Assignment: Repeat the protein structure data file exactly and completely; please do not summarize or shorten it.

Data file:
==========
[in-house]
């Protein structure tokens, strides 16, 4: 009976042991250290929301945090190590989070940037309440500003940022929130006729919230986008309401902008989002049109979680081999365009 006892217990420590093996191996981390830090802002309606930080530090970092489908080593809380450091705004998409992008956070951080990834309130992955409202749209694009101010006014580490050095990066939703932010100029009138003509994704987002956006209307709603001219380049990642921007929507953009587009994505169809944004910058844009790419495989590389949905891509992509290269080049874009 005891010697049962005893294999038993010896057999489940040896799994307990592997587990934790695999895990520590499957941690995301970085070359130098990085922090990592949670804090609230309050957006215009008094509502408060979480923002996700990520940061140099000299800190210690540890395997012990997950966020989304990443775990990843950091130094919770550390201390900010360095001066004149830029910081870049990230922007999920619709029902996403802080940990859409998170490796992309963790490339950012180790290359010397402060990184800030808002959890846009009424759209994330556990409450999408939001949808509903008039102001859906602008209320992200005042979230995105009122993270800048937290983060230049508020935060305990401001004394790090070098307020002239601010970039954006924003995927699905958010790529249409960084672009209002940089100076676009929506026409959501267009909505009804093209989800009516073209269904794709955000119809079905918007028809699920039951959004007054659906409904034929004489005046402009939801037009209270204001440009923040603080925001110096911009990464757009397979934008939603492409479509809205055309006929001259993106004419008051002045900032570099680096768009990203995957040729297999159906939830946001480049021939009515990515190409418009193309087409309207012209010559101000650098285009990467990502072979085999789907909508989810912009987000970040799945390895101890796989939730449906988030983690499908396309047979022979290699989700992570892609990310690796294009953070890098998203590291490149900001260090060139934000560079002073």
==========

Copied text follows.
[in-house]
């Protein structure tokens, strides 16, 4: 009976042991250290929301945090190590989070940037309440500003940022929130006729919230986008309401902008989002049109979680081999365009 006892217990420590093996191996981390830090802002309606930080530090970092489908080593809380450091705004998409992008956070951080990834309130992955409202749209694009101010006014580490050095990066939703932010100029009138003509994704987002956006209307709603001219380049990642921007929507953009587009994505169809944004910058844009790419495989590389949905891509992509290269080049874009 005891010697049962005893294999038993010896057999489940040896799994307990592997587990934790695999895990520590499957941690995301970085070359130098990085922090990592949670804090609230309050957006215009008094509502408060979480923002996700990520940061140099000299800190210690540890395997012990997950966020989304990443775990990843950091130094919770550390201390900010360095001066004149830029910081870049990230922007999920619709029902996403802080940990859409998170490796992309963790490339950012180790290359010397402060990184800030808002959890846009009424759209994330556990409450999408939001949808509903008039102001859906602008209320992200005042979230995105009122993270800048937290983060230049508020935060305990401001004394790090070098307020002239601010970039954006924003995927699905958010790529249409960084672009209002940089100076676009929506026409959501267009909505009804093209989800009516073209269904794709955000119809079905918007028809699920039951959004007054659906409904034929004489005046402009939801037009209270204001440009923040603080925001110096911009990464757009397979934008939603492409479509809205055309006929001259993106004419008051002045900032570099680096768009990203995957040729297999159906939830946001480049021939009515990515190409418009193309087409309207012209010559101000650098285009990467990502072979085999789907909508989810912009987000970040799945390895101890796989939730449906988030983690499908396309047979022979290699989700992570892609990310690796294009953070890098998203590291490149900001260090060139934000560079002073």